Edward S. Herman and Noam Chomsky in their book Manufacturing Consent have elaborately discussed how a systemic propaganda system can ‘manage’ public opinion. In their path breaking study of the American media, Herman and Chomsky have shown how the American media undertook the sacred task of manufacturing public consent to support and legitimize the American establishment’s fictitious ‘fight for democracy’ crusade in truculent countries.
Similar in Bengal, the propaganda system is following a basic model of dividing the two participants of the conflict in black and white. The government and its main political party CPIM is ‘bad’ and the protesters are ‘good’. Therefore, when the government sends police to maintain law and order of an area it is stated as the ‘bad guys’ instigating ‘state terror’. When the protesters or the ‘good guys’ engage themselves in rampant carnage, forcefully evicting helpless villagers who are not supportive to them, it is called ‘spontaneous mass fury’. When a CPIM activist (an unworthy victim according to the propaganda model) is murdered, it’s called ‘CPM goon is killed by the oppressed and angry villagers’. When an activist from the rainbow coalition (a worthy victim according to the propaganda model) is murdered, it is called ‘a poor peasant is killed by CPM goons’. The former will therefore not generate sustained coverage; the later will elicit a propaganda outburst. When a CPIM leader speaks for a ‘political battle’, it is inflated as an atrocious war cry to persecute the democratic rights of common people. When a singer named Kabir Suman tempts people to kill three CPM everyday in public, it is taken as an emotional response to the ‘CPM atrocities’ by a socially conscious artist fighting for democratic rights.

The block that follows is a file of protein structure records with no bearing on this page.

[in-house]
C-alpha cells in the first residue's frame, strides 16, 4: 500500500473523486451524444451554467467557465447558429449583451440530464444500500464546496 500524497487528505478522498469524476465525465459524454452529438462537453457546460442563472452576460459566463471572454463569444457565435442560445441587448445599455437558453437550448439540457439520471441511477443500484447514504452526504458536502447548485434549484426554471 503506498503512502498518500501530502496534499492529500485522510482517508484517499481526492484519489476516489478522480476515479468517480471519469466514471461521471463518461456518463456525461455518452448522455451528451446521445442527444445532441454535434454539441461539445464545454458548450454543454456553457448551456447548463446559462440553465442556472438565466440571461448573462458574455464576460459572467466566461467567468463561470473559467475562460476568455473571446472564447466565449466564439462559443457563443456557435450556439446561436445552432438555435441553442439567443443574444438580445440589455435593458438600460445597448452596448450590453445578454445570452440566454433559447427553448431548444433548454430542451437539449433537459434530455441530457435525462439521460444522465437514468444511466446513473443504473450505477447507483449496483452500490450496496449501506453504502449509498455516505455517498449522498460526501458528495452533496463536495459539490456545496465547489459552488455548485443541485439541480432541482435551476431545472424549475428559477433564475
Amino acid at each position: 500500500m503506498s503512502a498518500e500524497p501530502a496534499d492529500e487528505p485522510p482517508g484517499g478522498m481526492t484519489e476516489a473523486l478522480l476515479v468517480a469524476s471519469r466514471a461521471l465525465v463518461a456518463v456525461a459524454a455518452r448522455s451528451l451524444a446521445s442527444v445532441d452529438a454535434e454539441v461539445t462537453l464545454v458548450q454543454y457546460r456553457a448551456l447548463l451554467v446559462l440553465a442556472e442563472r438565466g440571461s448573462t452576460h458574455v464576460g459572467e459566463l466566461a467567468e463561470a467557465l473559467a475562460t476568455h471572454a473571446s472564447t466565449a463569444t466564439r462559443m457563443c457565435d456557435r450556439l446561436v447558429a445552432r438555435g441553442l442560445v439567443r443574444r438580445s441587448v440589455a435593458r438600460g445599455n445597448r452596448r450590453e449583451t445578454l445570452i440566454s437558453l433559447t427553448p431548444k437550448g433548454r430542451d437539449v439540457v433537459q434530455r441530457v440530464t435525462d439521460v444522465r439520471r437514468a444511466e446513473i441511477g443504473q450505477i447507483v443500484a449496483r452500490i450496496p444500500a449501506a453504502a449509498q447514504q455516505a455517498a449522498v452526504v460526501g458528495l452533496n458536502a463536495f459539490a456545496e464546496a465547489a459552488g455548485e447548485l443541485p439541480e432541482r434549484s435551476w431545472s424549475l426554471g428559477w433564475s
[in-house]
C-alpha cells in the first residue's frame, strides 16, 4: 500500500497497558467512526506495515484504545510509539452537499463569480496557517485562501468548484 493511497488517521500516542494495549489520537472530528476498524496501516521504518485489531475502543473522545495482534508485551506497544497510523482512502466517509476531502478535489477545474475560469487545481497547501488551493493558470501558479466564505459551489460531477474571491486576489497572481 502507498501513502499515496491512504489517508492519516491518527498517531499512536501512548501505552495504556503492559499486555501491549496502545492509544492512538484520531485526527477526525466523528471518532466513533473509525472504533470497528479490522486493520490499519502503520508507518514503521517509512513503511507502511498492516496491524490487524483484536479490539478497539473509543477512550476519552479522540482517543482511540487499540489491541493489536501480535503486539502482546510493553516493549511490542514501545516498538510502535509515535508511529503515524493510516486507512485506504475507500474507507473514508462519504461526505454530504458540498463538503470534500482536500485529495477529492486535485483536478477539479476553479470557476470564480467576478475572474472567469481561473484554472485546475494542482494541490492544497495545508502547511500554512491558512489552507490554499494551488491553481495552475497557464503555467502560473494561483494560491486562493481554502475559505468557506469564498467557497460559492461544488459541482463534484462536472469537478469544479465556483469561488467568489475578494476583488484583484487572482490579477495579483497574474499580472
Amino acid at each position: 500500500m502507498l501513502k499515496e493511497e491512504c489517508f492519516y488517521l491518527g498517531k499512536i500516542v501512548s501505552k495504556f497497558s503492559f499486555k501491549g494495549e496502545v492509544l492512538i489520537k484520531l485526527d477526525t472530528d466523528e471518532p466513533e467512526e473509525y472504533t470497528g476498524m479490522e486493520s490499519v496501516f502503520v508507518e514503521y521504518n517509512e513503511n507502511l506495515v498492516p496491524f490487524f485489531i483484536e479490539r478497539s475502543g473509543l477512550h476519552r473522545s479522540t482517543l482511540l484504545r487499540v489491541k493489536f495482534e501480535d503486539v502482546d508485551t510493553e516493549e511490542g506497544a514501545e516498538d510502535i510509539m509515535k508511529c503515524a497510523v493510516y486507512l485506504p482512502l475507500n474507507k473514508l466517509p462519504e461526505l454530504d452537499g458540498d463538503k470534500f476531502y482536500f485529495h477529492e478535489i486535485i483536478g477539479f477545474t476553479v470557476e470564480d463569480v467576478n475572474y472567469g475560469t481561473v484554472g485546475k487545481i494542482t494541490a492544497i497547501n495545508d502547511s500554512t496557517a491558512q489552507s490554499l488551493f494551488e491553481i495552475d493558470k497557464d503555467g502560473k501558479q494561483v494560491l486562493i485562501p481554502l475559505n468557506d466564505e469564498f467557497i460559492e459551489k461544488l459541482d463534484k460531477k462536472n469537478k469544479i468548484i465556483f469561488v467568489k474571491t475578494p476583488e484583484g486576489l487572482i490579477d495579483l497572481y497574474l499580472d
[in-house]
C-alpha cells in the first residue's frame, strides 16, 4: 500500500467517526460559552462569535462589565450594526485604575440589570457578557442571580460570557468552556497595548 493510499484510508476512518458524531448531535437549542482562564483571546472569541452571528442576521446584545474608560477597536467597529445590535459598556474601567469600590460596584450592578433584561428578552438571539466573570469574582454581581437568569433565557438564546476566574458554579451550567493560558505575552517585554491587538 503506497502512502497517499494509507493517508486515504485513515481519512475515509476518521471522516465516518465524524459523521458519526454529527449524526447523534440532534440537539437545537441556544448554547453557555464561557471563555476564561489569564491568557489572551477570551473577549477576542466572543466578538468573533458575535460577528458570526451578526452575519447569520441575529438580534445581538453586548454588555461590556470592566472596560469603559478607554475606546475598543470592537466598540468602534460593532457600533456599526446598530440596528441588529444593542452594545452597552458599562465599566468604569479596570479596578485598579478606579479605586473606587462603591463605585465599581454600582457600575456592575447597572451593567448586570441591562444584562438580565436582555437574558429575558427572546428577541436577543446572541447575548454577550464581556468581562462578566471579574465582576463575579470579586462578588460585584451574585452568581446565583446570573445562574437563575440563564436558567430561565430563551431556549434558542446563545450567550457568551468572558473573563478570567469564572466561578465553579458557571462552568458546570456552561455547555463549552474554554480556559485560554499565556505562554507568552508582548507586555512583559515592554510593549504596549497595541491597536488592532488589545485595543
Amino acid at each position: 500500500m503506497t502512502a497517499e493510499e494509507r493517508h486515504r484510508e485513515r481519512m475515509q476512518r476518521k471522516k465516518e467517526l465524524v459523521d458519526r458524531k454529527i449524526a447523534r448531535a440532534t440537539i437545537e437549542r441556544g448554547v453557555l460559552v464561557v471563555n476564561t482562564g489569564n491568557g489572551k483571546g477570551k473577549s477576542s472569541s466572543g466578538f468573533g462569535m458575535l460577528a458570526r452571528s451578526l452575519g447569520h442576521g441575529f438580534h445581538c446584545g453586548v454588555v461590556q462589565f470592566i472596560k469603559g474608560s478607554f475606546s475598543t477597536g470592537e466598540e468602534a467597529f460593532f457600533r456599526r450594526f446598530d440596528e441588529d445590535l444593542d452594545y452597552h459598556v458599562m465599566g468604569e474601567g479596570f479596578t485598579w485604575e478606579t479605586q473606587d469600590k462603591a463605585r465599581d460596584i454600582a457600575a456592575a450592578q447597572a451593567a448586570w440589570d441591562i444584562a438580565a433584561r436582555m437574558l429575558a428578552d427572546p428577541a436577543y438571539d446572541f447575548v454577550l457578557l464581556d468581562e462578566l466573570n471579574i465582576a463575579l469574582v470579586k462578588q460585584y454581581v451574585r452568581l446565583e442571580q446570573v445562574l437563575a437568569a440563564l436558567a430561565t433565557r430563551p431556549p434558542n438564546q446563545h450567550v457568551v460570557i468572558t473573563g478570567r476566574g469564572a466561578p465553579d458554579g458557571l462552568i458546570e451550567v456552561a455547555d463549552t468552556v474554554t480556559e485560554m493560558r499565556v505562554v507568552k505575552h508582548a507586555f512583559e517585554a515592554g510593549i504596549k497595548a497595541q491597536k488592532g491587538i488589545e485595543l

The same activists were seen raising a slogan Amar naam tomar naam, Nandigram Nandigram (My name your name Nandigram Nandigram) in the streets of Kolkata on the days of the Nandigram hullabaloo. Medha Patkar became so glad hearing it that in her several media bites she referred to this slogan as a highly emotional expression by the concerned people of Bengal in solidarity with the ‘worthy victims’ of Nandigram. The ‘concerned’ people she was taking about had by that time marched in huge numbers by the call of the so called Sushil Samaj in a ‘historic’ rally at Kolkata. It was the same rally which had a starry frontal section, with a number of famous and ‘responsible’ Bengal intellectuals who were but totally disconnected from the rear end of the rally which was infiltrated by lumpen Trinamul supporters with vulgar placards and slogans. This slogan was a poor copy of the original Amar naam tomar naam, Vietnam Vietnam (My name your name Vietnam Vietnam), a truly historic slogan originated in the streets of seventies Calcutta in solidarity with the Vietnamese people, fighting against the brutal American troops. It could be concocted by one of the ‘Swajan’ intellectuals or radical Naxalites full of zip in Nandigram to reheat their sodden revolutionary spirits. Vietnam’s fight is highly regarded as a great symbol of determined resistance against imperialism. No one can deny this fact. The name of Vietnam arouses high emotion within the hearts of the rice fed middle class Bengalis. Thus, by imitating the slogan the protesters thought to come close to the virtual reality of the Vietnamese heroic struggle.